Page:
Two representatives of the Ukrainian film community were nevertheless able to meet international colleagues in Cluj: producer Olga Zhurzhenko from Ukrkino traveled from her new base in Warsaw and Natalia Libet from ESSE Production House was at TIFF to coordinate the second edition of the First Cut Lab at the start of the week.

next moves

Festival President Tudor Giurgiu said Filter he is now in the final stages of post-production for his last feature film as a director, Freedom (formerly known as Sibiu ’89), co-produced by Libra Films with Hungarian director Joszef Berger of Mythberg Film.

Based on real events of the Revolution that overthrew the communist regime, the drama reconstructs a little-known story of those chaotic days when violent civil unrest led to a bloody confrontation between army forces and militia and police. secret of Ceausescu.

Additionally, Giurgiu is working on the documentary Nasty about legendary Romanian tennis player Ilie Nastase and had been able to interview Boris Becker in London before the former German tennis ace began his prison sentence this spring.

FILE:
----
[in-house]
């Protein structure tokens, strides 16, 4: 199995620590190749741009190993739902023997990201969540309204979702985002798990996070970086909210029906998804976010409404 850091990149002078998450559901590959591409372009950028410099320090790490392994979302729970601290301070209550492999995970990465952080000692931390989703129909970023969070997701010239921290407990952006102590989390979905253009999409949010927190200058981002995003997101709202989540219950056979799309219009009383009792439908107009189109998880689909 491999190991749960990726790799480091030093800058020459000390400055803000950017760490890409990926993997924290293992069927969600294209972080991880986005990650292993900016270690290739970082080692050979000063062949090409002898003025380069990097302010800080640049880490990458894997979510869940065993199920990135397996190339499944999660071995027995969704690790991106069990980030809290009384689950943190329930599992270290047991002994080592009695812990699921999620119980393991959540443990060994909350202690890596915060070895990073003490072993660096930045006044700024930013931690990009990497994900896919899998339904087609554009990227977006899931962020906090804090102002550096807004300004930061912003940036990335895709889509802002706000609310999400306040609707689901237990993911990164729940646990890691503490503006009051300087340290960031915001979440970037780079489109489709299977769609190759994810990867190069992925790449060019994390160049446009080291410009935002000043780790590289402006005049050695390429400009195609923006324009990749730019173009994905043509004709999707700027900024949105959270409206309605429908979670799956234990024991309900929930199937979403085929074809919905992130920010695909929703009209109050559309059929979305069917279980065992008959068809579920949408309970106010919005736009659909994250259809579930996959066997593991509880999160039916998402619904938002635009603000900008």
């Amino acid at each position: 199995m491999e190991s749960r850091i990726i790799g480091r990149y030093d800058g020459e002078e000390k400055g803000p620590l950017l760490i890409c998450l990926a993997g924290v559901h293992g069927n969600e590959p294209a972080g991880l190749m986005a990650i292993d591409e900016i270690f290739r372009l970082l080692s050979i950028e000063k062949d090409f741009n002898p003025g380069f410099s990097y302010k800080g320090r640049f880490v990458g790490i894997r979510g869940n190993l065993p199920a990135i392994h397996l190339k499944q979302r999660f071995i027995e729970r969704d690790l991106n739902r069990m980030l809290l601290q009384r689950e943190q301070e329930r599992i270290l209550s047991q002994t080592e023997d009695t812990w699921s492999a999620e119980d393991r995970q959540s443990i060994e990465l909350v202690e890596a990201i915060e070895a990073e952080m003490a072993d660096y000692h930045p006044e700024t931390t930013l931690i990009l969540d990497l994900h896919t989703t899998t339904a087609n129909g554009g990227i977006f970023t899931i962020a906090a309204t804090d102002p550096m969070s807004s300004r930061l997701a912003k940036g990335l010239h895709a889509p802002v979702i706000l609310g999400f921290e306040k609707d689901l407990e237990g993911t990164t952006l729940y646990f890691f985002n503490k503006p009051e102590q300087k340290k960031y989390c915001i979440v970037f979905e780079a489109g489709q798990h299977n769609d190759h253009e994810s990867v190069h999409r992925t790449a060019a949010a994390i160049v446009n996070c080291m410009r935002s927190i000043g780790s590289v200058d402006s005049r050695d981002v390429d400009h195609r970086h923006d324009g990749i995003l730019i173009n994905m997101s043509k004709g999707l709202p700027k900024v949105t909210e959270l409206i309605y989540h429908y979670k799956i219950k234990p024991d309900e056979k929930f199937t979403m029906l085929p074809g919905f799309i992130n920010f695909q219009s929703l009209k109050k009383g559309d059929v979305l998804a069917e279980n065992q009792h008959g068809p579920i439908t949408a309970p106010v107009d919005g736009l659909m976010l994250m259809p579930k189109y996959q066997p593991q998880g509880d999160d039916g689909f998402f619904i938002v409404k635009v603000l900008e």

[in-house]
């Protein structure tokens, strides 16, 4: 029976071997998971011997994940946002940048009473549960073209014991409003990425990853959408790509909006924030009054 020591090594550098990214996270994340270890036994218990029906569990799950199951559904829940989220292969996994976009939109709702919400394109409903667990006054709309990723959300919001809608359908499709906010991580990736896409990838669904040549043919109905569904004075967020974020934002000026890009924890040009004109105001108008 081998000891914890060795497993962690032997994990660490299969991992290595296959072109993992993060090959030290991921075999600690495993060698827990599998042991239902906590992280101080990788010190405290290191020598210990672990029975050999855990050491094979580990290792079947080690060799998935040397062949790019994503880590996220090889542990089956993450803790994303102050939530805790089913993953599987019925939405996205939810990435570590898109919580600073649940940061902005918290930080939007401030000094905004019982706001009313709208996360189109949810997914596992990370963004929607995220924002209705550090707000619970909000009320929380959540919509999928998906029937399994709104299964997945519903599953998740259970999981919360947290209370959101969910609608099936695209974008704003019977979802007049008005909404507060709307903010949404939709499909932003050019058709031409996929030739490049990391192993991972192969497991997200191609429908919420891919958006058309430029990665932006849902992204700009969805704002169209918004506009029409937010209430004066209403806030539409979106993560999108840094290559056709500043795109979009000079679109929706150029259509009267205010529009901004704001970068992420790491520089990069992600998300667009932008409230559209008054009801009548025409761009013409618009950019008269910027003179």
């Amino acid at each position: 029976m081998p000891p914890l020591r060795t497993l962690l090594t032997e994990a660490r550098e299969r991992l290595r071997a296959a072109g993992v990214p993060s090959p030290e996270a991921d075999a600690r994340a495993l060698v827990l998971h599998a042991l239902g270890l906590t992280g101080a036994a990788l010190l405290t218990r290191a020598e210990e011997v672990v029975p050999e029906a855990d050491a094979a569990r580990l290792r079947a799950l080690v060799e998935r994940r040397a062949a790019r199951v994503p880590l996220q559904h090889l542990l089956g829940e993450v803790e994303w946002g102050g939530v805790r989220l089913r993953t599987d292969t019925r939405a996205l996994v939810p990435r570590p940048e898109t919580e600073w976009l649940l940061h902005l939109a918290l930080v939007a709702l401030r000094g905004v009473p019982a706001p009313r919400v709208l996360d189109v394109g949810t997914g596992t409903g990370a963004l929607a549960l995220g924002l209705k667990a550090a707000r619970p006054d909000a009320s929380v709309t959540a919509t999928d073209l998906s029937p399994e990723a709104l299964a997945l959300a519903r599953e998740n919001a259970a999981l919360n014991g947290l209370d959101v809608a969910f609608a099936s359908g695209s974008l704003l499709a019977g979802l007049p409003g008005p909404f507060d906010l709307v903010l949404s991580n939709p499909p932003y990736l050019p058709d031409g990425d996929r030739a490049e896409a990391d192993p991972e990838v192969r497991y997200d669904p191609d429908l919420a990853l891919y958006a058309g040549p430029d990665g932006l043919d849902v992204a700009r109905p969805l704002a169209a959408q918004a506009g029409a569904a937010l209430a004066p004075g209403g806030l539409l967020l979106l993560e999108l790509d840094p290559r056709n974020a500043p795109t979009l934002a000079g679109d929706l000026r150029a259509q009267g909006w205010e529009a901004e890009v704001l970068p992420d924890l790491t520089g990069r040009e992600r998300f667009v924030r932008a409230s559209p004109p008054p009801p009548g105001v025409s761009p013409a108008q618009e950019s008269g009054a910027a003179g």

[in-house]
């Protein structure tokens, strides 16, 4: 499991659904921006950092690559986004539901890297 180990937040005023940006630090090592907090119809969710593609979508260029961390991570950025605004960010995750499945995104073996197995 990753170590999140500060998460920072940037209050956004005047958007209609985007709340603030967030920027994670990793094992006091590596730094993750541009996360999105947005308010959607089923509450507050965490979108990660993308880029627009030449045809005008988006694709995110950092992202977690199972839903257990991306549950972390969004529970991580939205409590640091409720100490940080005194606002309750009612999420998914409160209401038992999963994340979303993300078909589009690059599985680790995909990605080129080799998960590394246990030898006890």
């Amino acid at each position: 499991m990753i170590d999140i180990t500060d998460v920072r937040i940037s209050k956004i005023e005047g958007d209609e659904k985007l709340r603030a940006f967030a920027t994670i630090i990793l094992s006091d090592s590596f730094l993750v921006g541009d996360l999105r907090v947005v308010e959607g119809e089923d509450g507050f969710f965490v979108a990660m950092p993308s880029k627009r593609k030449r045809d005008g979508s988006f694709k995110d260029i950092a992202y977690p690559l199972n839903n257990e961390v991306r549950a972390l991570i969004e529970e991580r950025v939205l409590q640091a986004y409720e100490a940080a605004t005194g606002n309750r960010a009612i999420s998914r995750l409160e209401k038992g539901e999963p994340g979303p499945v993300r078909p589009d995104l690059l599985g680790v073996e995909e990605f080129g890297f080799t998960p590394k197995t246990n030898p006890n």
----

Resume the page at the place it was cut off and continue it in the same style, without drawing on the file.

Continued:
The TIFF team will have little respite after the festival ends in Cluj as they will once again be curating a selection of the festival’s film program to tour Romania in the coming weeks in cities such as Timosoara and Sibiu.

TIFF teams are also behind the creation of a new event, the Sunscreen Film and Arts Festival, at the Black Sea port of Constanta from September 8-11. A program of around 30 films will be screened in open-air theaters and cinemas as well as boxes dedicated to children’s films, VR cinema, concerts and a film education component.